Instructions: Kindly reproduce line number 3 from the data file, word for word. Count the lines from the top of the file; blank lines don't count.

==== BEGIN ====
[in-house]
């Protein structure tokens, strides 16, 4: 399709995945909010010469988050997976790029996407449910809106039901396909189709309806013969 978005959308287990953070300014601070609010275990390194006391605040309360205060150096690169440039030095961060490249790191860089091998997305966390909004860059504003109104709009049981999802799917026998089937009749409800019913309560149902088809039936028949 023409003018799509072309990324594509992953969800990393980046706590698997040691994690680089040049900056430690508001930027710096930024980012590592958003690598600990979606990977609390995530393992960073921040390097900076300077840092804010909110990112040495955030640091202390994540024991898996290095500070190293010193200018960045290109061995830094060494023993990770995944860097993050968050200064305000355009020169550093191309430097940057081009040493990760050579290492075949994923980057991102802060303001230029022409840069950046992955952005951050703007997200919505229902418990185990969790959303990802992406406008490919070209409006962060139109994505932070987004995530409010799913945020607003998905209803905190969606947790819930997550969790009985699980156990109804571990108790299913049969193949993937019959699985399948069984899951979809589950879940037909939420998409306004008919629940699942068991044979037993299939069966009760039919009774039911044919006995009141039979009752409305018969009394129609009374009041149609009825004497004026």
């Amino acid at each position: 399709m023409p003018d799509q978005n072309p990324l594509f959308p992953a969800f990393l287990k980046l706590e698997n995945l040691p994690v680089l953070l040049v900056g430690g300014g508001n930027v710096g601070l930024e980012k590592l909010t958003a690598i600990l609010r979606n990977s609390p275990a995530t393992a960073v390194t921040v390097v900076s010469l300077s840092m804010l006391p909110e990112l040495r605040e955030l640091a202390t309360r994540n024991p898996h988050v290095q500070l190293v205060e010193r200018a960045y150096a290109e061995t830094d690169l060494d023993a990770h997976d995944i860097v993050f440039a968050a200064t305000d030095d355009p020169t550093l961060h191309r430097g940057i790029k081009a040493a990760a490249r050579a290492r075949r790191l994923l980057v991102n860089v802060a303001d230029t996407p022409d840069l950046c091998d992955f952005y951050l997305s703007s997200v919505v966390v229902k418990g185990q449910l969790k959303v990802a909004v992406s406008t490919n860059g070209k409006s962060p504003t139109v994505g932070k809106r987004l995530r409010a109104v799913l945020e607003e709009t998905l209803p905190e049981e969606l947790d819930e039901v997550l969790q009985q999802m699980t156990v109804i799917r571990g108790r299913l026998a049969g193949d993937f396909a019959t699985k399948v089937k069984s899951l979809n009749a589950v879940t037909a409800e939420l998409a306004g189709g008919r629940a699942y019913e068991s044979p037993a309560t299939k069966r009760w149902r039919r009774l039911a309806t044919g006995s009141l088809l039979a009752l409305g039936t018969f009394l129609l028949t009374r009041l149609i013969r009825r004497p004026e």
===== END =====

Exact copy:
């Amino acid at each position: 399709m023409p003018d799509q978005n072309p990324l594509f959308p992953a969800f990393l287990k980046l706590e698997n995945l040691p994690v680089l953070l040049v900056g430690g300014g508001n930027v710096g601070l930024e980012k590592l909010t958003a690598i600990l609010r979606n990977s609390p275990a995530t393992a960073v390194t921040v390097v900076s010469l300077s840092m804010l006391p909110e990112l040495r605040e955030l640091a202390t309360r994540n024991p898996h988050v290095q500070l190293v205060e010193r200018a960045y150096a290109e061995t830094d690169l060494d023993a990770h997976d995944i860097v993050f440039a968050a200064t305000d030095d355009p020169t550093l961060h191309r430097g940057i790029k081009a040493a990760a490249r050579a290492r075949r790191l994923l980057v991102n860089v802060a303001d230029t996407p022409d840069l950046c091998d992955f952005y951050l997305s703007s997200v919505v966390v229902k418990g185990q449910l969790k959303v990802a909004v992406s406008t490919n860059g070209k409006s962060p504003t139109v994505g932070k809106r987004l995530r409010a109104v799913l945020e607003e709009t998905l209803p905190e049981e969606l947790d819930e039901v997550l969790q009985q999802m699980t156990v109804i799917r571990g108790r299913l026998a049969g193949d993937f396909a019959t699985k399948v089937k069984s899951l979809n009749a589950v879940t037909a409800e939420l998409a306004g189709g008919r629940a699942y019913e068991s044979p037993a309560t299939k069966r009760w149902r039919r009774l039911a309806t044919g006995s009141l088809l039979a009752l409305g039936t018969f009394l129609l028949t009374r009041l149609i013969r009825r004497p004026e």